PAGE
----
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Weekend Costa Rica Birding Highlights

On Friday, I traveled from my old home of Niagara Falls, New York south, way south back to my present home in Costa Rica. Family, cannoli from DiCamillo’s, serious pizza, and good friends in Niagara Falls will always be priceless but home is where the heart is and for me, that’s Costa Rica. Living there for eleven years surely also plays an important role with the “home” designation, and the birds aren’t that shabby either. My present Central American surroundings may be bereft of the cries of gulls against a backdrop of roaring water but I’m alright with a trade-off that includes 900 plus species of birds.

Turquoise-browed Motmot, a common species of tropical dry forest, is one of them.

With that in mind, of course I went birding the day after coming back from the Falls because birding is also part of being “home”. My birding companion and I spent Saturday looking for lowland birds and finding a few key species before the rains took over, and then worked the optics on Sunday in the much drier Pacific coastal lowlands. Without too much effort, as is usual for birding in Costa Rica, we had several choice species along with nice views of birds that are common and always fun to watch. Some of the highlights:

Gartered Trogon

Thanks to it preferring edge habitats, this beautiful mini trogon is common in humid lowland sites. I especially like when it perches on roadside wires because not only does that make it easier to see, but seeing a trogon out in the open, in a situation typically reserved for pigeons, doves, and other everyday birds is a succinct reminder that you are living a dream.

Cerulean Warbler!

I had hoped to find one of these mega wood-warblers but expected it in the foothill habitats of Virgen del Socorro, not in the Sarapiqui lowlands. Yet, there one was, quickly foraging with a mixed flock of small birds on the La Selva entrance road, and it was an adult male! Birders in other parts of the country also saw Ceruleans that day, maybe the last big push of the year for this regular yet uncommon migrant in Costa Rica.

Lattice-tailed Trogon

Costa Rica’s most challenging trogon made an appearance at a site for it near Virgen del Socorro. Since this species is a foothill purist and prefers mature forest, there are few reliable spots for it. Hopefully, the Lattice-taileds near Socorro will stay around so I can show them to visiting birders.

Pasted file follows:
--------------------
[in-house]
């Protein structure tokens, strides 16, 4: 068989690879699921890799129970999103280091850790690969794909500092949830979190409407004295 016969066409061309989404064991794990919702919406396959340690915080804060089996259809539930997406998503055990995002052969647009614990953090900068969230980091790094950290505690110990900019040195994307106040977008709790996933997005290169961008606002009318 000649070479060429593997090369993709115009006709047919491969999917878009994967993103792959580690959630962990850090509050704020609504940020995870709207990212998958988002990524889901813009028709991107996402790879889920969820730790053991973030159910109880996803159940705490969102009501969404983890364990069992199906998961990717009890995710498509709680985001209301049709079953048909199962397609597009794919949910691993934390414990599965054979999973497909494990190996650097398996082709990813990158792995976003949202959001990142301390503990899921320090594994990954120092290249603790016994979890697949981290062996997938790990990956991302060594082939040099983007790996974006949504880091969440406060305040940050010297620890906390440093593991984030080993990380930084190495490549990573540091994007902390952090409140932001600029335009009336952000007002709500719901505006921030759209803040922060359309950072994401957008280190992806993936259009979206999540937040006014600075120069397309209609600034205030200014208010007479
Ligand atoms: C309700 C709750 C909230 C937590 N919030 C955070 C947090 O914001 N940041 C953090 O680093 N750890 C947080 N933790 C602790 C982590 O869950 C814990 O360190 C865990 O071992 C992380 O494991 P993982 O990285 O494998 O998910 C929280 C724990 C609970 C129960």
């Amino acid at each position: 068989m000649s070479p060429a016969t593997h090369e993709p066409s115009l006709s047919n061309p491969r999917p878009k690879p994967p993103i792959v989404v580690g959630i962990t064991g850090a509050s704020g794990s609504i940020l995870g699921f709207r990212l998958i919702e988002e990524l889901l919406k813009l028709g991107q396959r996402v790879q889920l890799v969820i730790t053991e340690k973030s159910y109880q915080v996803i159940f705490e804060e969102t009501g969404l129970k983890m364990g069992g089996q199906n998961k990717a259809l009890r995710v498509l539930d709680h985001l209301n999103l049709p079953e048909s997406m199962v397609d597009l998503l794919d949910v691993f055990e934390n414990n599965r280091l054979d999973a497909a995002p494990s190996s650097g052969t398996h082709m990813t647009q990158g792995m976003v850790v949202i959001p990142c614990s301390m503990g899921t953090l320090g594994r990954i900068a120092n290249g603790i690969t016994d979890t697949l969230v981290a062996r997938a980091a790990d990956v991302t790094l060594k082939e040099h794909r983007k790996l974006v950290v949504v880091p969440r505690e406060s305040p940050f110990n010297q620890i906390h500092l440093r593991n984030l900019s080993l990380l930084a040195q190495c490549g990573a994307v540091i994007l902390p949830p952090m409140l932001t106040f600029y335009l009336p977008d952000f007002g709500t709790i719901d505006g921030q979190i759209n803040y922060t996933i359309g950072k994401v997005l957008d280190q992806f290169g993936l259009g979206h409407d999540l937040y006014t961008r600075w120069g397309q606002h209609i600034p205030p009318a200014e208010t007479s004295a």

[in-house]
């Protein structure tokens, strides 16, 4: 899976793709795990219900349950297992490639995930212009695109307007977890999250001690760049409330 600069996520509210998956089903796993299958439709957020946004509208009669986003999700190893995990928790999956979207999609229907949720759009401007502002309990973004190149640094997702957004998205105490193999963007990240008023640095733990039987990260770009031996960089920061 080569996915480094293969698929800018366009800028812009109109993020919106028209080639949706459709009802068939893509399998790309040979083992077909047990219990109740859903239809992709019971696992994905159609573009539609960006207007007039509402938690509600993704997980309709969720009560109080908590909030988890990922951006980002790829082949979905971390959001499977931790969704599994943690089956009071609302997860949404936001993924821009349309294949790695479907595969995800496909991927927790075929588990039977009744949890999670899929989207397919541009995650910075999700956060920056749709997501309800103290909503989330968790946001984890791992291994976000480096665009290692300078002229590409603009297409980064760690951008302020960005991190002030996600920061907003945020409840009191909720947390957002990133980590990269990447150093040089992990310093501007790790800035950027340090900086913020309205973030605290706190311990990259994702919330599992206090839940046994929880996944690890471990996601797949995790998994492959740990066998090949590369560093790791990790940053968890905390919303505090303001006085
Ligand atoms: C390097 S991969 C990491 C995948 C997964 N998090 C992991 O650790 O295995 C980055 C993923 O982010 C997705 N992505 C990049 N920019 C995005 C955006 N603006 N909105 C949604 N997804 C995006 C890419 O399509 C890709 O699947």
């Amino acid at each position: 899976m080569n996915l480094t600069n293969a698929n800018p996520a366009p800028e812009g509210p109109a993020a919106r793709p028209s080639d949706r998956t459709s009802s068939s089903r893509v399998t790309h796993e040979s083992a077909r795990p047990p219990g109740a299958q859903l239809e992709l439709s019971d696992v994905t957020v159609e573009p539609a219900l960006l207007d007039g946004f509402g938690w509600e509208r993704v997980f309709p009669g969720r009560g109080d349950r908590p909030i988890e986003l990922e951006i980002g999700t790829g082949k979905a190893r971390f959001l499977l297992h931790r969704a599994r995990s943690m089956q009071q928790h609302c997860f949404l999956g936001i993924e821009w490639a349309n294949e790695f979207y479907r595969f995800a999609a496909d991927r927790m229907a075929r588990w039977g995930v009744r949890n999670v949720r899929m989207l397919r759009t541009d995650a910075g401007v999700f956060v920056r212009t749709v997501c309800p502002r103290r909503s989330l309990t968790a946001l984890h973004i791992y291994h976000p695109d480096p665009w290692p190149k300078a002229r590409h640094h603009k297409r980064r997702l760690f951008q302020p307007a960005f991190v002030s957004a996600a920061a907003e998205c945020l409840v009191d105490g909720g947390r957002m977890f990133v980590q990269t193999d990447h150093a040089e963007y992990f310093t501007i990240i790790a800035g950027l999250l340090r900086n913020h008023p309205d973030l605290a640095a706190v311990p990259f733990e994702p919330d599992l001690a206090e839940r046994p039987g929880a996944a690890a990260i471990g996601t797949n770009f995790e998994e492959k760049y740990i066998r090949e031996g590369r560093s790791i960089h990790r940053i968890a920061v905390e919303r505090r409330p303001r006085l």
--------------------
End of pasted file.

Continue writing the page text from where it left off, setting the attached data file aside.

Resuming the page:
Lineated Woodpecker

Yeah, it’s common and widespread but who doesn’t like a big woodpecker? We enjoyed close views of one in the Central Valley while unsuccessfully searching for the endemic ground-sparrow. At one point, it was chased by a Lesson’s Motmot.

Pearl Kite!

As we made our way to sites for shorebirds, I figured that a stop in Puntarenas might be worth our while. Although most birds were a bit too far out on the water to see well, we hit the jackpot on the drive out of town with a Pearl Kite perched right next to the road. It even stayed long enough for pictures and for us to refer to it as a Raptor-Flycatcher on account of it perching on wires like a Tropical Kingbird. Actually, if anything, this falconet-like bird is more like a shrike than its raptor cousins.


We wanted to connect with the waders from the far north and eventually did so at Punta Morales. How do they cope living in the arctic and then in the steamy tropics? It’s always incredible to think about the places where those smart looking Black-bellied Plovers spent the summer, where the hundreds of Western Sandpipers built their nests. Although I have seen larger numbers of waders at Punta Morales on other occasions, it was still fantastic to see a few dozen Wilson’s Plovers, many Semipalmated Plovers, one Collared Plover, Marbled Godwits, many a Whimbrel and Willet, a small group of pigeon-like Surfbirds, and some other species.

I can only imagine what happens at Morales and other sites in the Gulf of Nicoya when no one is watching.

The weekend was birdy as always in Costa Rica. I don’t even know how many species we saw but there were the highlights above and other birds (and ice cream!). Hopefully, I will be searching for more migrants very soon, some species are passing through Costa Rica in large numbers, I want to silently greet them as they hurry their way south.

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